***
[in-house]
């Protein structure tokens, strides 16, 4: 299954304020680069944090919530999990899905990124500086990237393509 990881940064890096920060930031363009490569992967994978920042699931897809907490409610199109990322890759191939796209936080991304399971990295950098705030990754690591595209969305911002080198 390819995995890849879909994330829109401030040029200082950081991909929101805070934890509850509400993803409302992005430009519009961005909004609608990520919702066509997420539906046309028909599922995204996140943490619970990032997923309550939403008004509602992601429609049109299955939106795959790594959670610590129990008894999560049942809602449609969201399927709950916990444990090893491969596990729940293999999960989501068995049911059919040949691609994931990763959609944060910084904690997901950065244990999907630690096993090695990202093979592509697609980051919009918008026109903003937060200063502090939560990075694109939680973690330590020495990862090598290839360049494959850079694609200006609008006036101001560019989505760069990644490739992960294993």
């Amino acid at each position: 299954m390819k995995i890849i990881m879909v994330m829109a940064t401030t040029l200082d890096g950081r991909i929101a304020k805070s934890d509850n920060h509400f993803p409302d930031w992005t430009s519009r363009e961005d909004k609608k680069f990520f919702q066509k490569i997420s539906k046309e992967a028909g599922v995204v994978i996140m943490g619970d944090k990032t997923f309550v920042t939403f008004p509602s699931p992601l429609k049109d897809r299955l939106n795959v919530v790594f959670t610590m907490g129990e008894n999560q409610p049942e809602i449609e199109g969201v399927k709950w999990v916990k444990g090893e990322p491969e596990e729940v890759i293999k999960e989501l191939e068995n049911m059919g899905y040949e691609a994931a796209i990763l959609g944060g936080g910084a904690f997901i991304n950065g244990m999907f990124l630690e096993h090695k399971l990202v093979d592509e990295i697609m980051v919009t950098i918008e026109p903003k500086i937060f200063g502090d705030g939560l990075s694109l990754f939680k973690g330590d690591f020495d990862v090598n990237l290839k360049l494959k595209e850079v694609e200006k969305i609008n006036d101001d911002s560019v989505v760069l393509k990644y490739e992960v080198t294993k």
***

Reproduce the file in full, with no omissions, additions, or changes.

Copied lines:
[in-house]
């Protein structure tokens, strides 16, 4: 299954304020680069944090919530999990899905990124500086990237393509 990881940064890096920060930031363009490569992967994978920042699931897809907490409610199109990322890759191939796209936080991304399971990295950098705030990754690591595209969305911002080198 390819995995890849879909994330829109401030040029200082950081991909929101805070934890509850509400993803409302992005430009519009961005909004609608990520919702066509997420539906046309028909599922995204996140943490619970990032997923309550939403008004509602992601429609049109299955939106795959790594959670610590129990008894999560049942809602449609969201399927709950916990444990090893491969596990729940293999999960989501068995049911059919040949691609994931990763959609944060910084904690997901950065244990999907630690096993090695990202093979592509697609980051919009918008026109903003937060200063502090939560990075694109939680973690330590020495990862090598290839360049494959850079694609200006609008006036101001560019989505760069990644490739992960294993």
């Amino acid at each position: 299954m390819k995995i890849i990881m879909v994330m829109a940064t401030t040029l200082d890096g950081r991909i929101a304020k805070s934890d509850n920060h509400f993803p409302d930031w992005t430009s519009r363009e961005d909004k609608k680069f990520f919702q066509k490569i997420s539906k046309e992967a028909g599922v995204v994978i996140m943490g619970d944090k990032t997923f309550v920042t939403f008004p509602s699931p992601l429609k049109d897809r299955l939106n795959v919530v790594f959670t610590m907490g129990e008894n999560q409610p049942e809602i449609e199109g969201v399927k709950w999990v916990k444990g090893e990322p491969e596990e729940v890759i293999k999960e989501l191939e068995n049911m059919g899905y040949e691609a994931a796209i990763l959609g944060g936080g910084a904690f997901i991304n950065g244990m999907f990124l630690e096993h090695k399971l990202v093979d592509e990295i697609m980051v919009t950098i918008e026109p903003k500086i937060f200063g502090d705030g939560l990075s694109l990754f939680k973690g330590d690591f020495d990862v090598n990237l290839k360049l494959k595209e850079v694609e200006k969305i609008n006036d101001d911002s560019v989505v760069l393509k990644y490739e992960v080198t294993k």